Equitable Distribution of Marital Assets

When a couple separates from each other, one big issue that typically needs to be resolved is how the assets and debts acquired during the marriage are going to be divided. This can be an extremely daunting and complex undertaking in some cases, and rather straightforward in other cases.

Generally speaking, there are three stages to the equitable distribution process: classifying which property is “marital” property (and therefore, eligible to be divided between the parties), valuing the marital property, and then distributing the marital property between the parties in an equitable and fair fashion.

Classification of Property

For equitable distribution purposes, property can be classified as either marital, separate or divisible. For a detailed explanation of the differences between marital, separate and divisible property, please read our blog about property distribution.

Valuation of Property

Once it is determined which property held by the parties is marital property, the marital property then needs to be valued. To make sure each spouse is getting their intended share of the net value of the marital estate, the values must be accurate. This may include obtaining an appraisal of the marital residence and will likely include obtaining relevant statements for items such as retirement accounts.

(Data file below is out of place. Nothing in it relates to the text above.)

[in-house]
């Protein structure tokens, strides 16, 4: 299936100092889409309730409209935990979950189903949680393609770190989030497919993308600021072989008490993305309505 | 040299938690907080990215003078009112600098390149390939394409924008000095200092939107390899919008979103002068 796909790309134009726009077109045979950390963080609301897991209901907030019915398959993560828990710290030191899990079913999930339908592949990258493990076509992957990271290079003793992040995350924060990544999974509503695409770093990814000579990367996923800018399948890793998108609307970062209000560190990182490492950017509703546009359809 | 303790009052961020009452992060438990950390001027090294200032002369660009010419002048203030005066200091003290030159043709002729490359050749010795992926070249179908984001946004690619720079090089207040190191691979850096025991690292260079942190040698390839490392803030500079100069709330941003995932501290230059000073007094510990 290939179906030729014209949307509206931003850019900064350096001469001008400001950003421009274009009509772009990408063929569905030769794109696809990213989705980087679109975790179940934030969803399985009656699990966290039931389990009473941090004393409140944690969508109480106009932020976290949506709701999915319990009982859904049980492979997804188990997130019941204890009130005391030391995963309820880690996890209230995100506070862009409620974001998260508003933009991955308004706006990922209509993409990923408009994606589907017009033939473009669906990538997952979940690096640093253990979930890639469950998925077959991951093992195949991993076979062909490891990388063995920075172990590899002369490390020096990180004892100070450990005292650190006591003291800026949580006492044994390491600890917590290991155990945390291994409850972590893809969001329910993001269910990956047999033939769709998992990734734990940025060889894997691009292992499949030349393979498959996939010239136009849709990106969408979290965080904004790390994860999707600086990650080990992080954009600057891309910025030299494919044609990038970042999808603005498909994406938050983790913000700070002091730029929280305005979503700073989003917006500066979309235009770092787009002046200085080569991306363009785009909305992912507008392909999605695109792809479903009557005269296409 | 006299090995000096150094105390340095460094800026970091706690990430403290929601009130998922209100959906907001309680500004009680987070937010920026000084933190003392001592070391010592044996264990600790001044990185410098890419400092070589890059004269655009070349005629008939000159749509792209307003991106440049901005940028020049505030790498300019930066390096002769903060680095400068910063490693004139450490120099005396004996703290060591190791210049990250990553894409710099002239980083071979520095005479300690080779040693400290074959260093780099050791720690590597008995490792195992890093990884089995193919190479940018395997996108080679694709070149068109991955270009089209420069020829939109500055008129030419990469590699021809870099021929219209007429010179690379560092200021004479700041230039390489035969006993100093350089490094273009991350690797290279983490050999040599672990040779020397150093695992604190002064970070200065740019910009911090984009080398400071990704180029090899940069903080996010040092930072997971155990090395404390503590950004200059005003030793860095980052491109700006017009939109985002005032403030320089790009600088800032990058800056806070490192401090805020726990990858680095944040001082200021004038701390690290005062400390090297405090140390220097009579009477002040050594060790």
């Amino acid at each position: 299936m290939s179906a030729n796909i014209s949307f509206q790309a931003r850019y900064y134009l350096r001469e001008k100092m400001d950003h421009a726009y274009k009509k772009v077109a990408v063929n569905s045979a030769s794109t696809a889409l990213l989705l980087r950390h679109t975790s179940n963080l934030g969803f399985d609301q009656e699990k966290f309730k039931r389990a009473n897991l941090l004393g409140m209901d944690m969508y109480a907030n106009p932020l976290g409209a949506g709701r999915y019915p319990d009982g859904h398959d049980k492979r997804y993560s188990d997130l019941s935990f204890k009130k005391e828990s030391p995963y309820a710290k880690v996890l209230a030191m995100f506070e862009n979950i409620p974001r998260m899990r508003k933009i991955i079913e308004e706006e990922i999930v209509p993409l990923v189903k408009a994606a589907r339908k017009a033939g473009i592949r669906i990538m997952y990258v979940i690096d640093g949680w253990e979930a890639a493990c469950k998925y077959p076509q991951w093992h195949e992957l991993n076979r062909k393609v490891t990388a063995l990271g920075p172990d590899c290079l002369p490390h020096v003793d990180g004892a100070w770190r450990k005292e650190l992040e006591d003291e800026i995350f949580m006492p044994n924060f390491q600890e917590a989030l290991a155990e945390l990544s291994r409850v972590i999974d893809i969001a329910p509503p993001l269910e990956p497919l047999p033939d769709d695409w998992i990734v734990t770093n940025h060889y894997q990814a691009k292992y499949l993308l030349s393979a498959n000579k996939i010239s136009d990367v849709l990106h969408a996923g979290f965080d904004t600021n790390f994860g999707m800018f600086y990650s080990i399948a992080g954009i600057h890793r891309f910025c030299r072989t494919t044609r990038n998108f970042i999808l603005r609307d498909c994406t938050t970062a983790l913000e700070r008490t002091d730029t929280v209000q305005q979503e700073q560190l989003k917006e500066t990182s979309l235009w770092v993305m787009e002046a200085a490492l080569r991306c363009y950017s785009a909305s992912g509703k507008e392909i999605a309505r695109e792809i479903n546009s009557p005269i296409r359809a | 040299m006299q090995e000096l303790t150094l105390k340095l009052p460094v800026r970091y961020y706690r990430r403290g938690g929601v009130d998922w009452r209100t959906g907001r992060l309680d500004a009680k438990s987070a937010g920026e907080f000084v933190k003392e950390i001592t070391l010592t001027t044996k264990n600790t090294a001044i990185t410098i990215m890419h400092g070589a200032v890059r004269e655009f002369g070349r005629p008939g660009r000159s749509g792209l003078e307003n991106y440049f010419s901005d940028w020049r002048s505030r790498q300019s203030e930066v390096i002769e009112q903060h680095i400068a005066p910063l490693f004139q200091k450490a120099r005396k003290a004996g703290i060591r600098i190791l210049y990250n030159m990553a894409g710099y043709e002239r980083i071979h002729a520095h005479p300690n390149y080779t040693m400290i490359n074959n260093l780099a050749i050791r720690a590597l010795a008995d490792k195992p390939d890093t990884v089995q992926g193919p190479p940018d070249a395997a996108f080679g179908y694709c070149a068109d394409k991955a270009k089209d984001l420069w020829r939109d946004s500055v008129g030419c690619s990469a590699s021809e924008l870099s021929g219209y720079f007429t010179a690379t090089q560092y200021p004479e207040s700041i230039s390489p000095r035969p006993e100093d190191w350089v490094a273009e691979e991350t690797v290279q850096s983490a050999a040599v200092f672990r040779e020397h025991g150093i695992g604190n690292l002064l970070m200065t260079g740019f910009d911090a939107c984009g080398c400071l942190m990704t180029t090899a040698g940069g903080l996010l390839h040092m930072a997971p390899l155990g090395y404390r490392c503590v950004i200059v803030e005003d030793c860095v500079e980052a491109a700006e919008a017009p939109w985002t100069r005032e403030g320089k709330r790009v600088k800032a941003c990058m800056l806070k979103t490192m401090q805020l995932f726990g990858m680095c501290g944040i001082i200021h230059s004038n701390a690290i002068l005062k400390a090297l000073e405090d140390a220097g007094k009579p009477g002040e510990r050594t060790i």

Distribution of Property

Once it has been determined which property is subject to distribution and accurate values have been ascertained, the marital property must then be distributed to each spouse. It is first important to know that pursuant to North Carolina law, there is a presumption that marital property will be split evenly. This means that unless there are grounds that exist justifying an unequal distribution of the marital assets and debts, the assets and debts should be distributed evenly between the spouses.

To learn more about Equitable Distribution please read Equitable Distribution of Marital Property in North Carolina.

The topics are just some of the issues that one might come across in an equitable distribution case. If you have recently separated from your spouse, or you believe that you might be separating from your spouse soon, contact our office to schedule a consultation with attorney Doughton Horton to discuss the specifics of your case.



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